“Something had to be done. It was not to be stood any longer. There was no thrill in our work. Murder, reports of mental hospitals, Miss Leg, Miss Stocking, Miss Universe, and so on. It just couldn’t be borne any longer.
“That’s the reason for the wish to get out of it. There is more beauty than badness on this earth, in spite of sensational news, conferences, fears, atomic bombs!”
Not the snappiest of titles but an accurate summary of the book! Now this is another little bit of a cheat because I actually haven’t got very far into this one yet – it’s my Christmas present to myself because it’s quite rare and so was quite a lot of money, and our intrepid travellers have only made it to Persia at the point of writing (though I did skip ahead a bit for review purposes!)
It’s another time-travel special – Eitel and Rolf Lange set out from Germany in 1953, just eight years after the end of World War 2, on their “Green Elephant” – a 600cc Zundapp and sidecar.
Eitel was a press photographer before the war and though with peace came a return to his profession – “Rebuilding, Siamese twins, weddings of princes, jails and so on” – he had a long-held dream to make a world trip once in his life, and announced one morning to his son and his wife that it was time to make it reality, to go and see the world for themselves.
Eitel has a dry sense of humour and a deadpan writing style. He doesn’t shy away from the possible challenge faced by two Germans travelling through post-war Europe – on the need to hurry through Italy and Greece, he writes “for Germans [these countries] meant a memory of the travelling agency ‘Adolf Hitler’ which had forced thousands to die here.”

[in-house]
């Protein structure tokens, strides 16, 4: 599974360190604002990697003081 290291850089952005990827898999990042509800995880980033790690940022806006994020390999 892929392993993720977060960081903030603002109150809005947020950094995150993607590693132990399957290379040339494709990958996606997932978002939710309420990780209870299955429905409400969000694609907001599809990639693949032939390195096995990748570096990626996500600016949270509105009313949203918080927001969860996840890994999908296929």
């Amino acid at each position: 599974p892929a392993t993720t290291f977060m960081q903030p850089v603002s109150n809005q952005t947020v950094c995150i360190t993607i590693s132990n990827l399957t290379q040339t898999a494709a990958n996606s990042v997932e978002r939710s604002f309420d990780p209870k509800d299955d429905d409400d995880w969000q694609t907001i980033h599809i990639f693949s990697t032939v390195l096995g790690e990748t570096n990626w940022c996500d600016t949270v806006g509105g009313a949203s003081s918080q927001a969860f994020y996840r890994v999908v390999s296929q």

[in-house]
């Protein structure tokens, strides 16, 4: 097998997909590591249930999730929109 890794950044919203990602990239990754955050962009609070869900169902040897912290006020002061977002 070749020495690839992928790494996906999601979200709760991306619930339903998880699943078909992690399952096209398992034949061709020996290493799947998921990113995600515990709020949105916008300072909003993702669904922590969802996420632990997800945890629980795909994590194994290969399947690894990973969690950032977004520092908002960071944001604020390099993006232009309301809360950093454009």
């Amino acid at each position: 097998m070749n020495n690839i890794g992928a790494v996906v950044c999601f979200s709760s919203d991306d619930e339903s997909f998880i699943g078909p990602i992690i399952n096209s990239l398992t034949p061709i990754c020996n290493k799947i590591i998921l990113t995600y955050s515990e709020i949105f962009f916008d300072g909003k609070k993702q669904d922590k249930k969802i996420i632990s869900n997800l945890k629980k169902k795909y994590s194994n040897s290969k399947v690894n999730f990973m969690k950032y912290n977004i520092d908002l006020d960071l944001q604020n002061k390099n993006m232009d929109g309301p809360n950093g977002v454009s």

The trip takes Eitel and Rolf to Japan where they visit Hiroshima and talk to survivors of the atomic bomb. That part of the book is truly extraordinary and very moving. Eitel describes their meeting with the mayor of Hiroshima who tells them: “World politics should be made from here. From a big hall with a big window, so all the big people could see what our age of science can bring upon us, if we do not understand how to live together.”
For me this book is a glimpse at a time that is glossed over in our histories. We like to celebrate the end of the war, and maybe we’ll think of the Japanese civilians who were killed in a new and horrible way, and we nod to agree with the argument that this was necessary to prevent further bloodshed. Rolf and Eitel are travelling through a world trying to rebuild itself and trying to find better ways of living together. I’m looking forward to reading the rest of the book and I know it will give me lots to think about.